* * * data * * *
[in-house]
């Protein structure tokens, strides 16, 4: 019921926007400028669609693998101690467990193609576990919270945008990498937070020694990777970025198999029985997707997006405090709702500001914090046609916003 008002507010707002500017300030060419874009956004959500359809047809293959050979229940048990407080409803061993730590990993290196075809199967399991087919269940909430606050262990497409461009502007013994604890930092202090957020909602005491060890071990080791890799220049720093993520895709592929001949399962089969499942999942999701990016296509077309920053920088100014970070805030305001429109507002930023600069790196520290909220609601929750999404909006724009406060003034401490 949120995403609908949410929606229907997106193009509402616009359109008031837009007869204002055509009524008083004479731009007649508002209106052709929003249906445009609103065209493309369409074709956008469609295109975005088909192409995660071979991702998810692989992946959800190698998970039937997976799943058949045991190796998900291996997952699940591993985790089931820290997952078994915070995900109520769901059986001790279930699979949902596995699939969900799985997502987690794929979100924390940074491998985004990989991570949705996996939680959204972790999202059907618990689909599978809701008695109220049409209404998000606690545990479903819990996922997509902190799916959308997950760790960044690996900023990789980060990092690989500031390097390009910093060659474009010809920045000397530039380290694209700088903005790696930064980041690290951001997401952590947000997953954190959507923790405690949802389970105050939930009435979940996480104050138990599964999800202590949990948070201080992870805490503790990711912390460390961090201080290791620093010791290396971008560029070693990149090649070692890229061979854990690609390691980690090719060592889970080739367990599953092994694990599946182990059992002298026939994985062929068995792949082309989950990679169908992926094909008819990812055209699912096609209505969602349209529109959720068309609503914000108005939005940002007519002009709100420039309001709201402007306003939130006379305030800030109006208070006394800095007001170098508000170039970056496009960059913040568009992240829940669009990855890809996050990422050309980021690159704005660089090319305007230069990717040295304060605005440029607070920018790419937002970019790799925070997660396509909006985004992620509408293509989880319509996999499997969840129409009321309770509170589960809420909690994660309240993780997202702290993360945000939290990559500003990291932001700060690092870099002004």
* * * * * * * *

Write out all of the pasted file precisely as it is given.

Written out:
[in-house]
């Protein structure tokens, strides 16, 4: 019921926007400028669609693998101690467990193609576990919270945008990498937070020694990777970025198999029985997707997006405090709702500001914090046609916003 008002507010707002500017300030060419874009956004959500359809047809293959050979229940048990407080409803061993730590990993290196075809199967399991087919269940909430606050262990497409461009502007013994604890930092202090957020909602005491060890071990080791890799220049720093993520895709592929001949399962089969499942999942999701990016296509077309920053920088100014970070805030305001429109507002930023600069790196520290909220609601929750999404909006724009406060003034401490 949120995403609908949410929606229907997106193009509402616009359109008031837009007869204002055509009524008083004479731009007649508002209106052709929003249906445009609103065209493309369409074709956008469609295109975005088909192409995660071979991702998810692989992946959800190698998970039937997976799943058949045991190796998900291996997952699940591993985790089931820290997952078994915070995900109520769901059986001790279930699979949902596995699939969900799985997502987690794929979100924390940074491998985004990989991570949705996996939680959204972790999202059907618990689909599978809701008695109220049409209404998000606690545990479903819990996922997509902190799916959308997950760790960044690996900023990789980060990092690989500031390097390009910093060659474009010809920045000397530039380290694209700088903005790696930064980041690290951001997401952590947000997953954190959507923790405690949802389970105050939930009435979940996480104050138990599964999800202590949990948070201080992870805490503790990711912390460390961090201080290791620093010791290396971008560029070693990149090649070692890229061979854990690609390691980690090719060592889970080739367990599953092994694990599946182990059992002298026939994985062929068995792949082309989950990679169908992926094909008819990812055209699912096609209505969602349209529109959720068309609503914000108005939005940002007519002009709100420039309001709201402007306003939130006379305030800030109006208070006394800095007001170098508000170039970056496009960059913040568009992240829940669009990855890809996050990422050309980021690159704005660089090319305007230069990717040295304060605005440029607070920018790419937002970019790799925070997660396509909006985004992620509408293509989880319509996999499997969840129409009321309770509170589960809420909690994660309240993780997202702290993360945000939290990559500003990291932001700060690092870099002004």